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Pre-treatment Methods for Plant Hormone Samples

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Plant Hormone

Plant hormones are a class of trace compounds that are synthesized by plants themselves. Their main function is to participate in the regulation of the whole growth process of plants, including seed dormancy, germination, nutrition, growth, reproduction, maturation to senescence and some stress responses to the outside world, etc. They play an important role in every life process of plants. By regulating the metabolism of phytohormones can significantly improve the crop strain and enhance the yield or quality of crops. Accurate detection of the concentration changes and tissue-specific distribution of phytohormones in plants is an important prerequisite for understanding their metabolic pathways and transport processes.

Plant hormones mainly include growth hormone, gibberellin, cytokinin, abscisic acid, jasmonic acid, salicylic acid, oleuropein sterols and peptide hormones. There are three major difficulties in the detection of plant hormones: 1) the content of some important hormones is extremely low, usually in the order of ng/g or even pg/g; 2) plant hormones are generally unstable, easily decomposed, and sensitive to temperature and media environment; 3) the plant sample matrix is very complex, and direct detection will be affected by a large number of matrix interferences. Therefore, there is a high demand for the selectivity and debulking ability of the sample processing method.

Sample pretreatment is extremely important for plant hormone analysis based on chromatography and mass spectrometry. Pre-treatment determines the accuracy and precision of the analysis.

The chemical properties of phytohormones are important factors in determining their pretreatment methods. Phytohormones can be briefly classified into three categories according to their polarity differences. Mesopolar phytohormones, including growth hormone, gibberellin, abscisic acid, cytokinin, jasmonic acid and salicylic acid, are mostly weakly acidic. The others are alkaline and are collectively called acidic or alkaline phytohormones. Next are strongly polar phytohormones, mainly plant polypeptides, which are peptides composed of amino acids and are therefore amphoteric compounds with strong polarity. There are also weakly polar phytohormones, mainly oleuropein sterols, which are neutral compounds and have no ionization ability.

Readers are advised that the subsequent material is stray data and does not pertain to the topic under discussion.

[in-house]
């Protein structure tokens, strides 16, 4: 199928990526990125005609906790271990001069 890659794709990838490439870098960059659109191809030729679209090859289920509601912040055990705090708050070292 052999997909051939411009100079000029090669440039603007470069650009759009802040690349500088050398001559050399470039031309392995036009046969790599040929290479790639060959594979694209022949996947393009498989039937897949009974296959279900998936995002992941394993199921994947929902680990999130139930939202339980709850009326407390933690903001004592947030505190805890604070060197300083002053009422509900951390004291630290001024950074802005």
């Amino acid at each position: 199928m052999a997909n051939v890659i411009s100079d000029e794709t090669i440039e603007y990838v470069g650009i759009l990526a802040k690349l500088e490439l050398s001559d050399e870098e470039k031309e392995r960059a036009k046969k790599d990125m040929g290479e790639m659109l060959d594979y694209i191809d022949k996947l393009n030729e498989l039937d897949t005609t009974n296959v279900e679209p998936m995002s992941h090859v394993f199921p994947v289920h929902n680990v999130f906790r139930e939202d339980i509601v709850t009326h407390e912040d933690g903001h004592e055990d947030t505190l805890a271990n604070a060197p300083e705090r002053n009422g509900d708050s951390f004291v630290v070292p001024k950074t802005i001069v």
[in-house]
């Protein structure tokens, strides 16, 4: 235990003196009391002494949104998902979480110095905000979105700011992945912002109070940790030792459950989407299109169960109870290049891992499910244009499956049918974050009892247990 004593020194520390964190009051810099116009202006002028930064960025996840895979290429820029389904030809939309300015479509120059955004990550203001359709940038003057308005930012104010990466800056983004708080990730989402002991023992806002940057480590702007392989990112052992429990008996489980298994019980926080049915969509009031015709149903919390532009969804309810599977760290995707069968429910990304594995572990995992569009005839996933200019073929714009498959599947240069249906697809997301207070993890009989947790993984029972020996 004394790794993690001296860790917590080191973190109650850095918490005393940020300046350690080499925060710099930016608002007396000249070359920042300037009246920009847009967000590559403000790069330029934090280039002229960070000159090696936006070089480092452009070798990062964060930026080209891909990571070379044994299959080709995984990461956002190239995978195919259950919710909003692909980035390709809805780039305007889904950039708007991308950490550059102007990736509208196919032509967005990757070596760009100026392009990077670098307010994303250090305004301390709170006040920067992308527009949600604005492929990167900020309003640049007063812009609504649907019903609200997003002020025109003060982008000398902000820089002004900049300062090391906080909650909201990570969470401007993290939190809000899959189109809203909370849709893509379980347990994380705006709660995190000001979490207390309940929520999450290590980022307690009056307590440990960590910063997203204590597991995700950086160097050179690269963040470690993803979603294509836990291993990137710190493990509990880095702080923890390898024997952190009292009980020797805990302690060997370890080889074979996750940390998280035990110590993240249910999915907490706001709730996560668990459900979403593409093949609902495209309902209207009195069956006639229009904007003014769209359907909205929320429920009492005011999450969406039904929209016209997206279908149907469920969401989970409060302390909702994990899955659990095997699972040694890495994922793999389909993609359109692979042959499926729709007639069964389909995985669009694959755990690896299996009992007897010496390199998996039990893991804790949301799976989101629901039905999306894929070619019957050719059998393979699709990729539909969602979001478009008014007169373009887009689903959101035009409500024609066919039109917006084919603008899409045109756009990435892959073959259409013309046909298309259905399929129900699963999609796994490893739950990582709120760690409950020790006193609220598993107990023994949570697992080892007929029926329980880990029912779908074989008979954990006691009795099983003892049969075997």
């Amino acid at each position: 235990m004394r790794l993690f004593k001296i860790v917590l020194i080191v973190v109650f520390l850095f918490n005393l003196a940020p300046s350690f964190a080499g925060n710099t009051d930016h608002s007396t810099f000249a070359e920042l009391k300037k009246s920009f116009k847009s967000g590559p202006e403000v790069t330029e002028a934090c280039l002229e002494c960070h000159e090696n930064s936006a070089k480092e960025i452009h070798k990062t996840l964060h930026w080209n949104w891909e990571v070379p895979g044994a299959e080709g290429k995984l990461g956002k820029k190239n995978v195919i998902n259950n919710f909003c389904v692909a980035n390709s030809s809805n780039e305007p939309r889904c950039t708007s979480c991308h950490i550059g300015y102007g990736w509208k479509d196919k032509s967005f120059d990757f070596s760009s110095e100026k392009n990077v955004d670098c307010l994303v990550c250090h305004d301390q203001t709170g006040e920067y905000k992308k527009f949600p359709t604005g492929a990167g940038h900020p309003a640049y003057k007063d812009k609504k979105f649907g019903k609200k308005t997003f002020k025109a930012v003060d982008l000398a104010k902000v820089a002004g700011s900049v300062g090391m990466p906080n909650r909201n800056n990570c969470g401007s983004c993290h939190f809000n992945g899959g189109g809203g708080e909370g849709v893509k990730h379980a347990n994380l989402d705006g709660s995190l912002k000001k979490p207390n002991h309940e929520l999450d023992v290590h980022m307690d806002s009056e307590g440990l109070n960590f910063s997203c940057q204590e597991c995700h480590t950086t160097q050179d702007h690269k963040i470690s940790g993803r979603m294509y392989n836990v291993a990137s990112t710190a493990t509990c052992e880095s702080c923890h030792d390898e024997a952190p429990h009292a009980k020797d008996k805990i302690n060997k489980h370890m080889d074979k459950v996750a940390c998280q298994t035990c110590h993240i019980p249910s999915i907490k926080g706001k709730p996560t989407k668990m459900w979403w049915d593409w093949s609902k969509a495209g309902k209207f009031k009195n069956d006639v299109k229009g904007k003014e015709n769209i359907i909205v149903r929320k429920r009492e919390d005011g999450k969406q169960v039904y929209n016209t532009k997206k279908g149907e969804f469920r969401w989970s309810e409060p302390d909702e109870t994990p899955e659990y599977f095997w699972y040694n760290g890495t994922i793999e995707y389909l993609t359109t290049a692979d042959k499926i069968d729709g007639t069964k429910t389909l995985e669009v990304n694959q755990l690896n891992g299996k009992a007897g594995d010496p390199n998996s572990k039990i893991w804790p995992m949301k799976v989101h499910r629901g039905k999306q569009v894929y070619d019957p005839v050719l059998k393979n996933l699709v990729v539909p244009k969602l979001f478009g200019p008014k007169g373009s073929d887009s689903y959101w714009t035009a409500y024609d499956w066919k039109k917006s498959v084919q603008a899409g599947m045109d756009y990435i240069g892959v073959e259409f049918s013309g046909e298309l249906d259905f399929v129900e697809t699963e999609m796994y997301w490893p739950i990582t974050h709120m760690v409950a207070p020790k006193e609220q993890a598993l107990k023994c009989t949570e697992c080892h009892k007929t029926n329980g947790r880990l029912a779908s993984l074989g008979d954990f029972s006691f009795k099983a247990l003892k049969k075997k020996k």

Fragmentation ions of multi-class plant hormones by triple quadrupole mass spectrometerFragmentation ions of multi-class plant hormones by triple quadrupole mass spectrometer (except ET) (Wang et al., 2020).

Acidic or alkaline phytohormones

The functions of these hormones are different, but their chemical properties are similar, as they are small molecules with relative molecular masses between 100 and 400. Therefore most chromatographic methods can achieve simultaneous detection of them. Pre-treatment usually takes advantage of their weak acidity and polarity for separation.

  • Sample extraction

Plant samples are mostly solid and need to be extracted by leaching to transfer the analytes into a liquid solution for subsequent analysis. The extraction process is relatively homogeneous. For weak acidic and weak alkaline phytohormones, leaching is usually performed with a mixture of methanol, isopropanol or acetonitrile and water. In order to prevent decomposition or oxidation of the analytes, the extraction is usually performed at 4°C or even lower, and a small amount of acidic compound is added to the extraction solution. For example, a modified Bieleski solvent with a solution of methanol/formic acid/water (15:1:4, v/v/v) was used for extraction of growth hormone, cytokinin, abscisic acid and jasmonic acid simultaneously.

  • Purification and enrichment

Due to the complexity of plant matrices, it is usually necessary to purify or enrich the extracts before chromatographic analysis. The methods of purification and enrichment usually include solid phase extraction, matrix solid phase dispersion extraction, liquid phase extraction and liquid phase microextraction.

Sample pretreatment methods for the determination of plant hormoneSample pretreatment methods for the determination of plant hormone (Wang et al., 2020).